A private group asked health officials to ban the prescription version of the fat-blocking drug orlistat, citing a link to what some scientists believe are precancerous lesions in the large intestine.
A petition Public Citizen filed with the Food and Drug Administration came just days after the regulatory agency gave conditional approval to GlaxoSmithKline to sell a nonprescription version of the drug.
However, the petition asks only to have the prescription version of orlistat, sold by Roche since 1999 under the brand name Xenical, removed from the market. The group previously opposed allowing orlistat to be sold over the counter.
Dr. Sidney Wolfe, director of Public Citizen’s Health Research Group, said scientific studies in rats linked orlistat to increased numbers in the colon of aberrant crypt foci, or microscopic lesions that some experts think are precancerous.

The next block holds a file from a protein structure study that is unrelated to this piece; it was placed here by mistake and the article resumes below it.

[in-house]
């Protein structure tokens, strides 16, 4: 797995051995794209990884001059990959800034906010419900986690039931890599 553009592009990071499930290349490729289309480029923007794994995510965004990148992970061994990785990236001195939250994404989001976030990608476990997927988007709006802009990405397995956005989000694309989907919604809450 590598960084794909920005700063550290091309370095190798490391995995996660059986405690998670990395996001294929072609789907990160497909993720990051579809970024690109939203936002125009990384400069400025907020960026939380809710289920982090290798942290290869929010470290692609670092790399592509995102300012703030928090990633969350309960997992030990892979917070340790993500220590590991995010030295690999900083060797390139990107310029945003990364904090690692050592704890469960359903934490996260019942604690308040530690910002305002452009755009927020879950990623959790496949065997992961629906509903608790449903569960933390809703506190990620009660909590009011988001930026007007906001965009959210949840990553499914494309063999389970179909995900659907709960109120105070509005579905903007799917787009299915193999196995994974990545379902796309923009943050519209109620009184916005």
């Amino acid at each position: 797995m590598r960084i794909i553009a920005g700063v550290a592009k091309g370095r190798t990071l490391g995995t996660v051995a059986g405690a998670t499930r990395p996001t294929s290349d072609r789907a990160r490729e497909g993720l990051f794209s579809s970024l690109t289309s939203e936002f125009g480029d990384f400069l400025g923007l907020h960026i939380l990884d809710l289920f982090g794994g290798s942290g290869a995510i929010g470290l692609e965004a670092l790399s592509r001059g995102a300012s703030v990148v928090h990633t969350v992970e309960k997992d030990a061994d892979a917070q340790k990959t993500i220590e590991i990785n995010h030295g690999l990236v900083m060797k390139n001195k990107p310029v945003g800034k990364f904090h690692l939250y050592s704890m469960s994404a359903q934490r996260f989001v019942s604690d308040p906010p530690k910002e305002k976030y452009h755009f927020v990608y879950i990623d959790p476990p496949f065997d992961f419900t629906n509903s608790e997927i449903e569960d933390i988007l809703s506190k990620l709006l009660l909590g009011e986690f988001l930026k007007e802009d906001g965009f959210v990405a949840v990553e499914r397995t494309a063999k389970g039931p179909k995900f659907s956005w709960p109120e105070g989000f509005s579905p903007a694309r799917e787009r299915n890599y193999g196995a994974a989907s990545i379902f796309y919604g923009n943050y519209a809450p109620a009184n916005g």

“To date, the overwhelming body of evidence indicates Xenical is safe and consumers should continue to feel confident in the product,” said Roche spokesman Terence Hurley. He added that more than 22 million patients in 145 countries have used the drug.
Studies in rats and mice given the equivalent of dozens of times the human dose of orlistat found no evidence of the drug causing cancer, according to its FDA-approved labeling information.
Orlistat works when taken with meals by blocking the absorption of about one-quarter of any fat consumed. That fat is passed out of the body in stools, which can be loose as a result.